Myers v. Superior Court

Annotate this Case
[Civ. No. 7271. Third Dist. Sept. 5, 1946.]



Arthur DeBeau Carr for Petitioners.

Jos. H. Huberty for Respondent.



Petitioners seek a writ of prohibition restraining respondent Superior Court of Calaveras County from proceeding with the trial of a quiet title action filed in said court and involving property located in said county.

Upon petitioners' amended petition an alternative writ was issued; and the cause is before this court on issues of law raised by respondent's general demurrer to said petition.

The facts as alleged in the petition, or admitted by stipulation, are as follows:

On or about October 25 and 31, 1944, in the county of Sacramento, petitioners entered into a written contract with Margaret Garaventa wherein she agreed to sell and petitioners agreed to buy certain real and personal property in the town of Mokelumne Hill, Calaveras County, for the sum of $15,000, to be paid in installments. Possession was delivered to petitioners [75 Cal. App. 2d 927] but title to the real estate was retained by the vendor pending payment of the full purchase price, and on June 16, 1945, they tendered said amount or balance but Margaret Garaventa refused and still refuses to accept said tender or to convey title to the premises in question.

Thereafter, on June 20, 1945, petitioners filed in the Superior Court of Sacramento County a complaint against Margaret Garaventa and two fictitious defendants, and summons thereon was served on her on June 21. Said complaint alleged in substance the facts set forth and showed in addition that the agreement in question included the sale of the hotel business which was being conducted on said premises known as "Peek Inn," and of the fixtures, furniture and stock of liquors.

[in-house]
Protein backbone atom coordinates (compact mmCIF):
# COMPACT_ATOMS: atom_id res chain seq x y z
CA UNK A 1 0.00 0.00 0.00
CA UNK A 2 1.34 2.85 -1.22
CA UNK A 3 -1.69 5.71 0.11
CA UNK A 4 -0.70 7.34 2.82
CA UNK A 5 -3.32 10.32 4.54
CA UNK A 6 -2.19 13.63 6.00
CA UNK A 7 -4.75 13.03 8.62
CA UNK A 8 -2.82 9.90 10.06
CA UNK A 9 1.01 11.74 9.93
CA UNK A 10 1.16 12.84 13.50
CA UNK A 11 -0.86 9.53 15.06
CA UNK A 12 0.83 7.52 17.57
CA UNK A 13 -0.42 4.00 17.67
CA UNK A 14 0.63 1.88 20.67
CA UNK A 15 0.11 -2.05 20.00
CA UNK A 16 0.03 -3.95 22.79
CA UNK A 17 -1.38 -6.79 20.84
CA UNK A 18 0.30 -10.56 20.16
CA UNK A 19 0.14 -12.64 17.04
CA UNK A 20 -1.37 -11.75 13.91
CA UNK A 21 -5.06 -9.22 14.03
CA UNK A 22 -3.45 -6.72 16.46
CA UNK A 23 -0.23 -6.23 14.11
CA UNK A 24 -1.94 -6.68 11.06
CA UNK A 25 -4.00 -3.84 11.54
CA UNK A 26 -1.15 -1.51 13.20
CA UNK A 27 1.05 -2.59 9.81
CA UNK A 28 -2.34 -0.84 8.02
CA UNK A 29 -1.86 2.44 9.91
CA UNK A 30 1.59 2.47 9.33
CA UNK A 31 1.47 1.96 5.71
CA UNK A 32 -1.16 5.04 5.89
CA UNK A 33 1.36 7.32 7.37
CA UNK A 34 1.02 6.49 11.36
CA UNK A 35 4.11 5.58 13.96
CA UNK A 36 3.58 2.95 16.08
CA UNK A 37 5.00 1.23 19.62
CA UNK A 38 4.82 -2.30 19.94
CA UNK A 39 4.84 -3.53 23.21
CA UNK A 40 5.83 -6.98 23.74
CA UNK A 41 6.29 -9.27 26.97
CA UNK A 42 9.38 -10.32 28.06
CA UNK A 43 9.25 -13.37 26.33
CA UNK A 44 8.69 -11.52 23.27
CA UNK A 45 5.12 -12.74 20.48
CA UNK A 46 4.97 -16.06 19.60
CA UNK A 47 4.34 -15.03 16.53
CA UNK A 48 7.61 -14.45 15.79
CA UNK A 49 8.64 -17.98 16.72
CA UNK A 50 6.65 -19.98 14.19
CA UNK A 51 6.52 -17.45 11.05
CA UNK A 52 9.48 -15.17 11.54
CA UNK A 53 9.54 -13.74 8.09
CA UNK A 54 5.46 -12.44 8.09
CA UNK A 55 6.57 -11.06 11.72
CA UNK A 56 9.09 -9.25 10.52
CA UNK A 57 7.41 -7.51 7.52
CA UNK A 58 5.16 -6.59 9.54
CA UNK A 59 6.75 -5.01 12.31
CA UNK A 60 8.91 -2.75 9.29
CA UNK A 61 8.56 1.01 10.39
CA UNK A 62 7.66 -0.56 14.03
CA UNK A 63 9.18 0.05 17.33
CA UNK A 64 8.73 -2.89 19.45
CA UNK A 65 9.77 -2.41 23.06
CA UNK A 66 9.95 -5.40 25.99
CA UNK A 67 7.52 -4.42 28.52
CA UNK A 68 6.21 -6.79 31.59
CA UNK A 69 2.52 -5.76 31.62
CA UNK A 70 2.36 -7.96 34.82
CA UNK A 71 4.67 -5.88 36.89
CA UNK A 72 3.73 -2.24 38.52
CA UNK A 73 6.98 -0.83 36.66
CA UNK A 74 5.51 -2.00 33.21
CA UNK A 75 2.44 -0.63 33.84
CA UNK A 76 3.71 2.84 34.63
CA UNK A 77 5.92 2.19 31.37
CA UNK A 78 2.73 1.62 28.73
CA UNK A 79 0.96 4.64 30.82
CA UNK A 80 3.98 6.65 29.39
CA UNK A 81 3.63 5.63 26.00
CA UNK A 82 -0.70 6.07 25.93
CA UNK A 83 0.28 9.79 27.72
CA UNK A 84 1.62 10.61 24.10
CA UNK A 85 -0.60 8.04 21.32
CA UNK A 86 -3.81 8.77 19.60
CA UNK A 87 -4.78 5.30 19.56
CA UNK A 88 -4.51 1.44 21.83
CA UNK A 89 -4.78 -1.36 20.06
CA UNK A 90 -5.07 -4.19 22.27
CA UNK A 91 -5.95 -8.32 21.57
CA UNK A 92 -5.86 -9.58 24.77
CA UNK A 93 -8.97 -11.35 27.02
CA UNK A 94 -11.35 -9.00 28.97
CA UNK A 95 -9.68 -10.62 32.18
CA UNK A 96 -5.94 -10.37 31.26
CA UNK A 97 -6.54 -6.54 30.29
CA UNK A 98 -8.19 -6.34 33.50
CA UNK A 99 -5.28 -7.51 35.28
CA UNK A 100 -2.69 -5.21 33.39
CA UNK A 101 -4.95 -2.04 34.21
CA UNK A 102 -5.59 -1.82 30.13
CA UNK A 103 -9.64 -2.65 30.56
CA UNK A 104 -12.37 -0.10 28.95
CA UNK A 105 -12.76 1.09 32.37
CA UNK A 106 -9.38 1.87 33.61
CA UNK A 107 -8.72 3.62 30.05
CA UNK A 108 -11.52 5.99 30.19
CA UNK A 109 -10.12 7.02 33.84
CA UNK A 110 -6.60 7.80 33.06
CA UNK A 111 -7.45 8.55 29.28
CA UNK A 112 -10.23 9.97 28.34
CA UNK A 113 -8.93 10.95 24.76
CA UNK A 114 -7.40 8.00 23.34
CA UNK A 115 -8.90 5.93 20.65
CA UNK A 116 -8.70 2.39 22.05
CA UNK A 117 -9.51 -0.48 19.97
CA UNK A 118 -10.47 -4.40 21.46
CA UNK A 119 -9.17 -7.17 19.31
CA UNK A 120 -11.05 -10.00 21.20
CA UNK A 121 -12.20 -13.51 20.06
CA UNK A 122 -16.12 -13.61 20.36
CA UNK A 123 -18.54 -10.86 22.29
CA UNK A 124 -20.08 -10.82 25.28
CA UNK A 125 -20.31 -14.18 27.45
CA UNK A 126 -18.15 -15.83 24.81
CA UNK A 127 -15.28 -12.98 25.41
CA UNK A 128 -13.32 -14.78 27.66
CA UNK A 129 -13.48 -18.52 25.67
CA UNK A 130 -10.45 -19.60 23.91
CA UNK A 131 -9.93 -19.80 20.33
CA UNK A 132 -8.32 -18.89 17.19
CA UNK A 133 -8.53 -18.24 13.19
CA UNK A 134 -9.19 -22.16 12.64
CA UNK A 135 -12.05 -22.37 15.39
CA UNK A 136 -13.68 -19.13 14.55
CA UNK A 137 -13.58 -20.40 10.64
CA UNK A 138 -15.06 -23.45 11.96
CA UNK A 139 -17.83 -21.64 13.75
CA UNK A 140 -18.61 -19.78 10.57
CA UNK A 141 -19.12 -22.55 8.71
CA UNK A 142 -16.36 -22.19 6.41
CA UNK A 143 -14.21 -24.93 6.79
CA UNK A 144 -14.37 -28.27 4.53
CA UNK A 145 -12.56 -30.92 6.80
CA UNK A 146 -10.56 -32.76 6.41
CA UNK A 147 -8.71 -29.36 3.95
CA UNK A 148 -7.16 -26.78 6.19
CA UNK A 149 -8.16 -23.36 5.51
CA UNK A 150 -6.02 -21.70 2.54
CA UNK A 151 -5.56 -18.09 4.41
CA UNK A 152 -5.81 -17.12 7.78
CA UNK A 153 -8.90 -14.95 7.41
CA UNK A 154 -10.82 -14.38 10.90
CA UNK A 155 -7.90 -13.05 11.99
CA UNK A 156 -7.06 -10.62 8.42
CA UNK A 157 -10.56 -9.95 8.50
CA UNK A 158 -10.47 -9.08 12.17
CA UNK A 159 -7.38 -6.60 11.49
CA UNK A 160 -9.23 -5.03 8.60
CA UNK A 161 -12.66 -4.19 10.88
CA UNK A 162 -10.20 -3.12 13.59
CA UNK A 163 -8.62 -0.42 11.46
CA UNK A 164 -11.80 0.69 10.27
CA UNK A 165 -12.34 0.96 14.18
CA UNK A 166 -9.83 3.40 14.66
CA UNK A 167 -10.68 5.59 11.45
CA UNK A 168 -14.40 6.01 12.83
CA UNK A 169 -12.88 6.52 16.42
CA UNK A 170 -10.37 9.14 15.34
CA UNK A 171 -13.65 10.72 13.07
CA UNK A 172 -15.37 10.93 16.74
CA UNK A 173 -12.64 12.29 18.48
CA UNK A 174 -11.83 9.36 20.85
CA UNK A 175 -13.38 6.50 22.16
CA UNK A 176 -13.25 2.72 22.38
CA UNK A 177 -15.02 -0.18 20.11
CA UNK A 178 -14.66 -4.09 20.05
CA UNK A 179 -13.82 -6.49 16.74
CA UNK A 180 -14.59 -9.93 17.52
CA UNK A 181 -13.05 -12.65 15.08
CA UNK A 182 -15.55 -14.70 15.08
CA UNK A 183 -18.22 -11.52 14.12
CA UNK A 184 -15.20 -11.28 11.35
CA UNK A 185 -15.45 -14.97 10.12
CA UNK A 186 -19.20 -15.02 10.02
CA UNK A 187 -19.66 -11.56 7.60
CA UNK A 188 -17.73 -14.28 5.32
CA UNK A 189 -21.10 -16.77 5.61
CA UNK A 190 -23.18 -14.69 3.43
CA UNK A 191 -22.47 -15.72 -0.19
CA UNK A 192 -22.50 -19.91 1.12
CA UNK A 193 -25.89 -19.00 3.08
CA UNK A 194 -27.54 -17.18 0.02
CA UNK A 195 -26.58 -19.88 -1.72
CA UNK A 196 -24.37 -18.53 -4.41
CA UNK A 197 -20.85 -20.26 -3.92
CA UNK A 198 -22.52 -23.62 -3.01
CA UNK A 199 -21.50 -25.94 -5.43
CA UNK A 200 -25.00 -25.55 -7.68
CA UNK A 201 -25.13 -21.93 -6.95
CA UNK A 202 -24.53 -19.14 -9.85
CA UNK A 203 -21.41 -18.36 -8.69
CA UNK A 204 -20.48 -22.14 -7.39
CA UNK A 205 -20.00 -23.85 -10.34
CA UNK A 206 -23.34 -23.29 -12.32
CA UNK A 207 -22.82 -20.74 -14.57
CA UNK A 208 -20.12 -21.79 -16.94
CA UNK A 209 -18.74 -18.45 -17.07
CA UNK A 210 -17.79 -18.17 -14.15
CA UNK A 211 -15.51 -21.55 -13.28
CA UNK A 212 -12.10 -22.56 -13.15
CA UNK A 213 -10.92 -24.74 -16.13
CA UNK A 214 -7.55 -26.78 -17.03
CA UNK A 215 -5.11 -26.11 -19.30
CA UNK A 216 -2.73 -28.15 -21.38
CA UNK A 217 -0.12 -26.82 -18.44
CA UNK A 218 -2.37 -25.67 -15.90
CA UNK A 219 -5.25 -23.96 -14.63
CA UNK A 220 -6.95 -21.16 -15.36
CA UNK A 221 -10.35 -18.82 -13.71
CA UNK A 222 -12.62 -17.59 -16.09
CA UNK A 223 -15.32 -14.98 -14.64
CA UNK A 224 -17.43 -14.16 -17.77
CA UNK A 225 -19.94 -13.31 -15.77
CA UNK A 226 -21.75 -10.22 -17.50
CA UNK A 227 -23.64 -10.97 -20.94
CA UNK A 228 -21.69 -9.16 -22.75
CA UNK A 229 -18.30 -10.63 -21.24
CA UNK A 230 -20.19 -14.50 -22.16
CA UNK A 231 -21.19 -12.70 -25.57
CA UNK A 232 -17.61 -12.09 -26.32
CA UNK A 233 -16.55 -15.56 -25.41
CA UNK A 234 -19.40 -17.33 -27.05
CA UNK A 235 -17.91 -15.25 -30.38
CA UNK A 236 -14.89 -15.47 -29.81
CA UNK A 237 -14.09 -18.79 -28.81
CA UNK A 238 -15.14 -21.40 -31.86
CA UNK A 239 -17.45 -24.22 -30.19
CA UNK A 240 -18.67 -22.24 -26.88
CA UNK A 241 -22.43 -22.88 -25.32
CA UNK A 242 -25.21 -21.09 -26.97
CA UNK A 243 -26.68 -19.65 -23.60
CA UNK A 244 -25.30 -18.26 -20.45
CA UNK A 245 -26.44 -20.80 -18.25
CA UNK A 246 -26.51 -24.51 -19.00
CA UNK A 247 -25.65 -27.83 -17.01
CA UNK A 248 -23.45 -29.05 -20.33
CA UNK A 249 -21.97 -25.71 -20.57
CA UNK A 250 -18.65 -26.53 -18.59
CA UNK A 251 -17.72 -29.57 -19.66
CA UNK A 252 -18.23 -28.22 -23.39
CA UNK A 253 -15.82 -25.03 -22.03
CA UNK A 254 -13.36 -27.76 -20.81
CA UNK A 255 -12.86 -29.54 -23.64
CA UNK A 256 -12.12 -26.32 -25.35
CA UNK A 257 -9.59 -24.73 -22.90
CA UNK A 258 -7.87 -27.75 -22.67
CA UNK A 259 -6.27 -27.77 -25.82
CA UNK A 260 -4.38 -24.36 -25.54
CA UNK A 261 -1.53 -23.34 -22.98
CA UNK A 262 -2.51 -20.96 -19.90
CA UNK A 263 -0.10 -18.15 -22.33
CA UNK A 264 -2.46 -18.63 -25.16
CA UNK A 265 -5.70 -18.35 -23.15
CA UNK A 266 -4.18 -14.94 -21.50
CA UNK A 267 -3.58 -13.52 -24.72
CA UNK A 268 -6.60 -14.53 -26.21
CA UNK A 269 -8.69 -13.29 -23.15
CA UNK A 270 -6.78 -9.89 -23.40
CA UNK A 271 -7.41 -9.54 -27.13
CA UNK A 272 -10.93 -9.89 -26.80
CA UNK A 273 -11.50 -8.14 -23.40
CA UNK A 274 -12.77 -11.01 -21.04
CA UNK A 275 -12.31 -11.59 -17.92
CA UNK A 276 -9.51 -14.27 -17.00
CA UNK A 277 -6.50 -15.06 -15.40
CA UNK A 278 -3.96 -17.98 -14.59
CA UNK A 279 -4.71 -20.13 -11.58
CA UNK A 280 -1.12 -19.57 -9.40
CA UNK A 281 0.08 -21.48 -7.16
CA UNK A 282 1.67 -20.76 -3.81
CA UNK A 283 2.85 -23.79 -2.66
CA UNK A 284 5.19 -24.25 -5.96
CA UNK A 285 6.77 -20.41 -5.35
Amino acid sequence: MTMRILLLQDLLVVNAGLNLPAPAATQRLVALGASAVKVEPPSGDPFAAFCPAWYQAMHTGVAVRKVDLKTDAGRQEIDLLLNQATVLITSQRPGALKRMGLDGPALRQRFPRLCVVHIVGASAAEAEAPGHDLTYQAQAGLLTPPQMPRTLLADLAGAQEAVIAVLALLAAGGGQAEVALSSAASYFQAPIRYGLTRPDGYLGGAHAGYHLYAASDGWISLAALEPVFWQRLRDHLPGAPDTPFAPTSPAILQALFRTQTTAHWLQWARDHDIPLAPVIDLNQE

It was further alleged that defendant Garaventa not only refused to execute and deliver to the plaintiffs a warranty deed, bill of sale, and certificate of title insurance, but also that she wrongfully converted to her own use certain of the liquor stocks, arbitrarily and capriciously refused to arbitrate the differences which had arisen between the parties, and interfered with the attempts of petitioners to sell the premises, property and business to a third person. Petitioners asked for compensatory and exemplary damages and the value of the personal property wrongfully converted.

On July 16, 1945, defendant filed her demurrer to said complaint and made a motion that the venue of the proceedings be changed from Sacramento County to Calaveras County.